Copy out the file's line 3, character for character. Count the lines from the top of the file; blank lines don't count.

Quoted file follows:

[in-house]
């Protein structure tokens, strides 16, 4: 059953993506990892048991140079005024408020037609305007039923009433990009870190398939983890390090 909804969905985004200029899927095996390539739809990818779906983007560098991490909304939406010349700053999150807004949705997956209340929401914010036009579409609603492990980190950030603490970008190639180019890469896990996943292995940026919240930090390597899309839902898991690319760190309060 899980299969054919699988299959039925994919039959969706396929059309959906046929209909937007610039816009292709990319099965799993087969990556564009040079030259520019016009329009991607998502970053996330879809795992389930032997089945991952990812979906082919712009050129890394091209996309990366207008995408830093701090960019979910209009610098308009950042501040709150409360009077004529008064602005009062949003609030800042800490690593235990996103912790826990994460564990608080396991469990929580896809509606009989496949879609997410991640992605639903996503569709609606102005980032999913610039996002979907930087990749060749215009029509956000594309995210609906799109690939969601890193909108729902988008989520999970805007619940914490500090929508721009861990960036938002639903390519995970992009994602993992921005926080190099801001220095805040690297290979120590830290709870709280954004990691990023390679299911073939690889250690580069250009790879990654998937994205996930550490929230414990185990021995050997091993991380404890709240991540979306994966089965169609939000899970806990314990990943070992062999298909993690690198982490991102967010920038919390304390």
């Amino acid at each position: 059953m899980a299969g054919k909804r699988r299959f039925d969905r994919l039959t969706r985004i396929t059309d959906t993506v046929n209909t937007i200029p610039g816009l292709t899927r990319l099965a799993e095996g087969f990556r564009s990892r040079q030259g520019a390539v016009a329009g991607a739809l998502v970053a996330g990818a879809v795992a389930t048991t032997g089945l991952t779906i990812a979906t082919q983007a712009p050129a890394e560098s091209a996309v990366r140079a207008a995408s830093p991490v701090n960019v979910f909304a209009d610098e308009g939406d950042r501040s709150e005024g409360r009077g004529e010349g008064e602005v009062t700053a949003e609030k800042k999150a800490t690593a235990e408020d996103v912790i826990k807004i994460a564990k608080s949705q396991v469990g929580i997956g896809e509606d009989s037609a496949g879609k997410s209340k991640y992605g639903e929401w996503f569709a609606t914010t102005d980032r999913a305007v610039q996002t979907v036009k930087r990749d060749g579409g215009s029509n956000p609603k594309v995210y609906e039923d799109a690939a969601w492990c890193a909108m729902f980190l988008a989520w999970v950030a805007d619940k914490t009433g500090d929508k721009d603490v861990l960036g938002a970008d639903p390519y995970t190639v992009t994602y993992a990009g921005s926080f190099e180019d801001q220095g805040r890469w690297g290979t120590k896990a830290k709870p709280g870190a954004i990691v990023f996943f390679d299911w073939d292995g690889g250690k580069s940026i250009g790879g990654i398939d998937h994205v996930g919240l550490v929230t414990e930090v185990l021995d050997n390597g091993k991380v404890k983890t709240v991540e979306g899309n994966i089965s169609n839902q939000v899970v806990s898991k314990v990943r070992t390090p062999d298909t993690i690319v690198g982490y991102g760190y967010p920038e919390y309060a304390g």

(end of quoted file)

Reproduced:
């Amino acid at each position: 059953m899980a299969g054919k909804r699988r299959f039925d969905r994919l039959t969706r985004i396929t059309d959906t993506v046929n209909t937007i200029p610039g816009l292709t899927r990319l099965a799993e095996g087969f990556r564009s990892r040079q030259g520019a390539v016009a329009g991607a739809l998502v970053a996330g990818a879809v795992a389930t048991t032997g089945l991952t779906i990812a979906t082919q983007a712009p050129a890394e560098s091209a996309v990366r140079a207008a995408s830093p991490v701090n960019v979910f909304a209009d610098e308009g939406d950042r501040s709150e005024g409360r009077g004529e010349g008064e602005v009062t700053a949003e609030k800042k999150a800490t690593a235990e408020d996103v912790i826990k807004i994460a564990k608080s949705q396991v469990g929580i997956g896809e509606d009989s037609a496949g879609k997410s209340k991640y992605g639903e929401w996503f569709a609606t914010t102005d980032r999913a305007v610039q996002t979907v036009k930087r990749d060749g579409g215009s029509n956000p609603k594309v995210y609906e039923d799109a690939a969601w492990c890193a909108m729902f980190l988008a989520w999970v950030a805007d619940k914490t009433g500090d929508k721009d603490v861990l960036g938002a970008d639903p390519y995970t190639v992009t994602y993992a990009g921005s926080f190099e180019d801001q220095g805040r890469w690297g290979t120590k896990a830290k709870p709280g870190a954004i990691v990023f996943f390679d299911w073939d292995g690889g250690k580069s940026i250009g790879g990654i398939d998937h994205v996930g919240l550490v929230t414990e930090v185990l021995d050997n390597g091993k991380v404890k983890t709240v991540e979306g899309n994966i089965s169609n839902q939000v899970v806990s898991k314990v990943r070992t390090p062999d298909t993690i690319v690198g982490y991102g760190y967010p920038e919390y309060a304390g």